Charles Krauthammer’s column concludes with this epitaph:

The Vegas fight mildly unsettled the Republican race. But its central dynamic remains. It awaits the coalescence of anti-Romney sentiment around one challenger. Until and unless that happens, it’s Romney’s race to lose.

I’ve heard that line before. I heard it in 2004, when Bob Beckel told FNC’s Neil Cavuto that the race was John Kerry’s to lose. I commented after President Bush’s win that it was wonderful that he had faced someone so overqualified in that department.

Actually, I think Mr. Krauthammer has it backwards. Until Mitt proves that he can persuade conservatives to join his group, we’re faced with the very real proposition that Mitt’s hit his ceiling. At the moment, that ceiling is approximately 25-27%.

Looking through history’s lens, it’s now apparent that John Kerry, who served in Vietnam, was more than qualified to lose that race.

With most of the inside-the-Beltway punditry, including Mr. Krauthammer, suggesting that Gov. Romney will eventually win the GOP presidential nomination, a starkly different picture is developing far from the East Coast.

The ‘looks presidential’ meme has been shattered. It’s been replaced with a Mitt’s got a climate change problem meme. Don’t confuse that with the Mitt isn’t a conservative meme. Those memes shouldn’t be considered without considering Mitt’s difficulty in putting the ‘Romneycare is the father of O’Care’ meme behind him.

The reality is that Mitt’s ego and stubbornness will lead to his demise. On the one hand, he insists that he’ll repeal O’Care. The next minute, he’s defending Romneycare, the blueprint for O’Care. Those contradicting statements are reenforcing his reputation of being a flip-flopper who shouldn’t be trusted.

Mitt’s 59-point, 160-page economic blueprint says precious little about reforming the EPA. That makes sense. After all, he put in place the strongest anti-CO2 regulations in the northeast:

As reported in the conservative blogs Moonbattery and HOTAIR; “the Romney administration in 2005 essentially did what Barack Obama’s EPA wants to do now. He imposed CO2 emission caps, the “toughest in the nation”, in an effort to curtail traditional energy production.

“Not only did Romney impose these costly new regulations, he then imposed price caps to keep power companies from passing the cost along to the consumer. As we have seen in Romney-Care, regulation and price controls eventually drive businesses into bankruptcy or relocation.”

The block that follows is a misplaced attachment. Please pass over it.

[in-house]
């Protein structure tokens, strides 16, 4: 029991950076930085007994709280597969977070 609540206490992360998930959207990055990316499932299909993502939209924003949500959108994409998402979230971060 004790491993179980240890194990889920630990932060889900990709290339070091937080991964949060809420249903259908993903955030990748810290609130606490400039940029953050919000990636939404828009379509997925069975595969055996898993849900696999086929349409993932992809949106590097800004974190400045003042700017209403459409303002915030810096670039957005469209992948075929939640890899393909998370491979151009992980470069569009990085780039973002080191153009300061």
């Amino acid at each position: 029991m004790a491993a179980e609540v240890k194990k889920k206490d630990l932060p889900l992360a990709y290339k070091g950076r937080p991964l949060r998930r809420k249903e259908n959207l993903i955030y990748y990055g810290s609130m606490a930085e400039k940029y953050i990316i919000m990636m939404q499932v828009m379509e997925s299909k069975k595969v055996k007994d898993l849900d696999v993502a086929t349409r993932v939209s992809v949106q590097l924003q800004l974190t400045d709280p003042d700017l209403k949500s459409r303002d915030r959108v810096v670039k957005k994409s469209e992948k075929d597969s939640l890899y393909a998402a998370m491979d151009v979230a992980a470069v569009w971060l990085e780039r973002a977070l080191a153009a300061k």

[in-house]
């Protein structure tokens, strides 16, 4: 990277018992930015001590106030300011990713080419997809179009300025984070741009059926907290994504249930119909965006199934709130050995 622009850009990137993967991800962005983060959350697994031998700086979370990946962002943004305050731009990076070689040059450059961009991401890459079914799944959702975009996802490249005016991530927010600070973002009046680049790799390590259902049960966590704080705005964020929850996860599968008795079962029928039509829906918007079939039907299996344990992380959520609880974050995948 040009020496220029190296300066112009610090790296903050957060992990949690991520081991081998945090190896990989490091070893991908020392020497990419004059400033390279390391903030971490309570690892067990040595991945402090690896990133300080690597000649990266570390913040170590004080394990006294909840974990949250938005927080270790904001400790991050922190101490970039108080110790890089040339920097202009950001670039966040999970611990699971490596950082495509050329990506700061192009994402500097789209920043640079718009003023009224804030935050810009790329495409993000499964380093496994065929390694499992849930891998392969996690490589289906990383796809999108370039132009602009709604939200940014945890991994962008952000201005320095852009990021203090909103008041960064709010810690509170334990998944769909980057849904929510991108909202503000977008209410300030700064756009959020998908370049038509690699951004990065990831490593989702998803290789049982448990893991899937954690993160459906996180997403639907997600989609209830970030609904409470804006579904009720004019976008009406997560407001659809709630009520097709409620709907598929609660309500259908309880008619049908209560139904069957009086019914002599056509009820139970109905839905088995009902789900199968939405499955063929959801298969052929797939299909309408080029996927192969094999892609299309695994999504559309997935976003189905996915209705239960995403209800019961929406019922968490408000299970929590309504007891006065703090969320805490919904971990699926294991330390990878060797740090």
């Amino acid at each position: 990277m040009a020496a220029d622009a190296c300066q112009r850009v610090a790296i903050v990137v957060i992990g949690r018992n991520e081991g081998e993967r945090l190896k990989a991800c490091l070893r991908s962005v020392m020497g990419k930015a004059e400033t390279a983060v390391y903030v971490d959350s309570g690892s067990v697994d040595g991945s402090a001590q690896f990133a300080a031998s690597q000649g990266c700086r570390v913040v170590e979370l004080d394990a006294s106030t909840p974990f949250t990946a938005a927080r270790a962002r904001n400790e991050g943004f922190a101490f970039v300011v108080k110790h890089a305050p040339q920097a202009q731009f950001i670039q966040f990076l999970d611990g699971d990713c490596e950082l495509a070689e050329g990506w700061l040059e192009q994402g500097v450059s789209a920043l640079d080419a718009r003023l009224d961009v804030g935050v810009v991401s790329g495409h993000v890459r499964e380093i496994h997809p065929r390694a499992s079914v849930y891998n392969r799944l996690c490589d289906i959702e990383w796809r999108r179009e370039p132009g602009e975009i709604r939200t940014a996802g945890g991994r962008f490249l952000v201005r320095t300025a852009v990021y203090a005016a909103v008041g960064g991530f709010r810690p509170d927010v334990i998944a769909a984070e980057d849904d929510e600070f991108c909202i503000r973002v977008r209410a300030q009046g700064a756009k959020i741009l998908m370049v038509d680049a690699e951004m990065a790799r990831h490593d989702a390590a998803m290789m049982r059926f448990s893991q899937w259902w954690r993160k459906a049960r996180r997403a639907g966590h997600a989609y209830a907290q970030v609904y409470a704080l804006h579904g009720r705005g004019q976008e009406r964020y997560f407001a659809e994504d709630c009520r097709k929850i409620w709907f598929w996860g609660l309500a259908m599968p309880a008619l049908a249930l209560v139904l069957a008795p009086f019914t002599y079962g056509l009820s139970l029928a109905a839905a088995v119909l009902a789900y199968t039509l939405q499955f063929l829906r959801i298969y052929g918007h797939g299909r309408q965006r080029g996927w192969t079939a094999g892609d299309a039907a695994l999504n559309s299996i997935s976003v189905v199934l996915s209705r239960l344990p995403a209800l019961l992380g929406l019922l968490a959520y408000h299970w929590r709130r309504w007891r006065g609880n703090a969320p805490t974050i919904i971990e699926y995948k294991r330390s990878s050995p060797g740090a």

More chilling than that bit of socialist nanny-state big government interference is who Romney looked to for advice regarding the plan. As reported by these two conservative sites, it was none other than Obama’s Chief “science” adviser, John Holdren.

That this type of information keeps piling up on Mitt’s campaign doorstep is a testimony to the fact that Mitt’s core convictions aren’t conservative. In fact, it’s increasingly difficult to consider them moderate.

The immigration dust-up isn’t significant from a policy standpoint. It’s gigantic, though, in that it thoroughly threw Mitt into a hissy fit. It’s understatement to say Mitt didn’t handle that situation well. In fact, his calling for Anderson Cooper’s help made him look positively weak.

I disagree with this statement from Charles:

On substance, Romney remained as solid as ever, showing by far the most mastery of policy, with the possible exception of Gingrich, but without the lecturing tone and world-weary condescension.

It’s impossible to be “solid as ever” when you’re giving questionable answers on tax policy:

If anything he owes a debt to Newt Gingrich, who in a recent debate gave him a taste of how politically and intellectually vulnerable he is on this argument, asking Mr. Romney to justify the $200,000 threshold.


Mr. Romney’s non-responsive response included five references to the “middle” class and another admonition that the “rich” are “doing just fine.” Mr. Obama can’t wait to agree, even as he shames Mr. Romney over his bank account.

Incoherence, coupled with class warfare rhetoric, isn’t the way to convince people that you’re conservative.

Ultimately, this nomination will be determined by activists, not the DC pundit class. It’ll be determined by the man with the vision for restoring America’s greatness. That vision isn’t found in Mitt’s 59-point blueprint. For all his virtues, and he has some, Mitt’s a chameleon living when people are looking for something solid and consistent.

Ultimately, history might well conclude that Mitt, like Sen. Kerry, was overqualified for the task of losing.

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2 Responses to “Romney’s race to lose: I’ve heard that before”

  • eric z. says:

    Gary, it is clear you have doubts about Romney and his ability to energize a win.

    Do any other readers see anything to him that makes for strong support and endorsement a power of appeal? Or is it party regulars making a political vs gut-level guess, in Minnesota, Coleman and Pawlenty?

    The “power of appeal” factor seems totally missing, to me, but I’m outside the tent.

  • Gary Gross says:

    Eric, Mitt isn’t the type of person that evokes a visceral reaction from party activists. He’s a technocrat. He’s competent. He’s electable. He’s checked the right boxes. It’s his turn.

    Those are the phrases that you’ll hear from the pundit class. The phrases that you’ll hear from the activists are that he’s a phony and he’s milquetoast, John McCain & Bob Dole without the military heroism on the resume.

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